Our Veterinary Emergency team is available 24 hours per day, 365 days per year. Ample free Parking is available.
At Premier Veterinary Group – Chicago, we provide 24-hour emergency services to dogs and cats, 365 days per year. Patients in our ICU are never left unattended and you can rest assured that as your pet recovers, he or she will be cared for at all times. Our team is always available, day or night. We are open on holidays and weekends. If you have a question or a concern, please call or come in.
What to Do in an Emergency:
Call or Come in:
|3927 W. Belmont Avenue, Chicago, IL 60618
Where to Park:
Free parking is available in the parking lot immediately in front of our building, accessible from Belmont Ave. There is additional free rooftop parking accessible from N. Harding Ave., off Belmont Ave.
Our hospital is located at the corner of West Belmont Ave. and North Pulaski Ave.
What to Do if You Suspect Your Pet Has Eaten Something Toxic
Gather up any packaging or remains of anything that was eaten or suspected as having been eaten! This step will help speed up the diagnosis. Please don’t be shy. If it was marijuana or any other embarrassing (or illicit) product, please be honest with our team about it; it will speed up diagnosis and treatment.
Poison Control Centers:
The team in our ER department works with other specialists and your regular veterinarian to provide comprehensive care to your pet. Our emergency veterinarians have extensive training in a complete range of emergency and critical care services and are supported by a team of experienced veterinary technicians.
- Comprehensive Emergency Medical Exam: what does it include?
- Surgical Services through Emergency/Critical Care: What we can treat
- Acute pain
- Allergic Reactions in Cats and Dogs
Including ear issues, eye issues, scooting, itchy skin, hot spots, and swelling of the face, ears, nose and/or muzzle.
- Bladder Stone Removal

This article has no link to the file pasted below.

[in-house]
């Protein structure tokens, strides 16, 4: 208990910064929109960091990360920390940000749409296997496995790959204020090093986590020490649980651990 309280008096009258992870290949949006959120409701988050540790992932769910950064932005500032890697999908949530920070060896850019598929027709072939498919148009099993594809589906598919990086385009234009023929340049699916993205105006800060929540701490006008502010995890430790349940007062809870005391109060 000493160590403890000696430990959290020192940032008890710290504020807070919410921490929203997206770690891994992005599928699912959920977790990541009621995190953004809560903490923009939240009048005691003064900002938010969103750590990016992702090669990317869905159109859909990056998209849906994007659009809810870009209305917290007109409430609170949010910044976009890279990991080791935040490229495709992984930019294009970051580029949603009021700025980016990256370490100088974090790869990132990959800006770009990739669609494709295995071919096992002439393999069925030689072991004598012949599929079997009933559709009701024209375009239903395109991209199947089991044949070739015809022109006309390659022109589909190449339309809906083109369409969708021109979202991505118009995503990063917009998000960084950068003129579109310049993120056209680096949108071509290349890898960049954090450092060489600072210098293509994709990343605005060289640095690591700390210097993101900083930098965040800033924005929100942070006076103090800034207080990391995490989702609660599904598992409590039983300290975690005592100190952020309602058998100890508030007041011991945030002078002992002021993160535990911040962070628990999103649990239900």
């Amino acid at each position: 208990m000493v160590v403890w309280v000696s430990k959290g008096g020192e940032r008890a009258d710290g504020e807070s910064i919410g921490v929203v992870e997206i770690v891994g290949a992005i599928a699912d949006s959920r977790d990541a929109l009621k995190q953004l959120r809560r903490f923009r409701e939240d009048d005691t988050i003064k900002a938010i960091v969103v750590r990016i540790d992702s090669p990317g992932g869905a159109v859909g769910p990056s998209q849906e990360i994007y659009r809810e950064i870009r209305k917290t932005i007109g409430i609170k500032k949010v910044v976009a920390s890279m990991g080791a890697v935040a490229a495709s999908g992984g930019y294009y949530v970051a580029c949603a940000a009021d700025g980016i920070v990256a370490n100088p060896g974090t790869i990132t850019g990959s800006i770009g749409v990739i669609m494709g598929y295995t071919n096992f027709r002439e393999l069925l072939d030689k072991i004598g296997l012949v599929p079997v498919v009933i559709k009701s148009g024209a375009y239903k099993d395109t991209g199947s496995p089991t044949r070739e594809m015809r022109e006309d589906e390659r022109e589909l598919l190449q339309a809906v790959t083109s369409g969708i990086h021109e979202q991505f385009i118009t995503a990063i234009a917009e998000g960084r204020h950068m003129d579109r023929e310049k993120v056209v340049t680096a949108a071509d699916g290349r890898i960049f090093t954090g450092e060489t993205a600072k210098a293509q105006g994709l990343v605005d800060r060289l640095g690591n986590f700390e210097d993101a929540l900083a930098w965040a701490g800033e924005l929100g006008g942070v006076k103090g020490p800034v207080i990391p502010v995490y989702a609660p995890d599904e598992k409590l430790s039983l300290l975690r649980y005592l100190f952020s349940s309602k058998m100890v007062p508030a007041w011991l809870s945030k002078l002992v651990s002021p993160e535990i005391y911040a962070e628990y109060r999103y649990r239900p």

- Continuous EKG Monitoring
- Dystocia Management (difficulty giving birth) and Cesarean Section (C-section)
- Fracture Repair
Broken bones (or suspected broken bones)
- Full Cardiopulmonary Resuscitation (CPR) including Defibrillation
- Severe Gastrointestinal Emergencies, Gastric Dilatation/Volvulus (GDV – Bloat)
- Gastric and Intestinal Foreign Body Removal
- Hernia Repair
- Infectious Disease Management and Care
- Kidney and Liver Disease
- Neurologic Problems
Including seizures, trouble walking, unusual head tilt, acute onset paralysis or loss of ability to stand.
Symptoms in pets are non-specific, but include: vomiting, nausea, or refusing to eat, diarrhea, fever, weakness and lack of energy, dehydration, pale gums
- Pneumonia and Lung Disease
- Removal of Porcupine quills, Foxtails, and other Barbed Foreign Objects
- Severe Pancreatitis
- Sepsis Management
- Seizure Management and Epilepsy in Dogs and Cats
Has your pet eaten something poisonous, including human food such as onions, xylitol, or chocolate?
- Trauma and Minor Injuries
Including car accidents, dog park-related incidents, broken nails, and more.
- Trouble breathing
- Trouble walking or Limping
- Trouble urinating
- Urgent Care for conditions in dogs and cats that are not life-threatening, but still require veterinary medical attention
Including sneezing, coughing, vomiting and diarrhea, lack of appetite, or not eating and stitches.
- Wound Repair and Management
- Endoscopy: What is Endoscopy?
- Radiography (X-Rays)
- CT Scan: In veterinary medicine, a CT scan is often used for imaging of the chest, abdomen, nose, bones, and joints.
- MRI: MRI is very safe, and complications associated with anesthesia are rare. The MRI is read by a board-certified neurologist for patients with brain or spinal cord disease.
Pet-Specific First Aid Kit:
We recommend that you keep a pet-specific first aid kit in your car as a best practice, just as you would a human-first aid kit. Click the link for a printable PDF. Keep a copy in your kit for when you need to restock.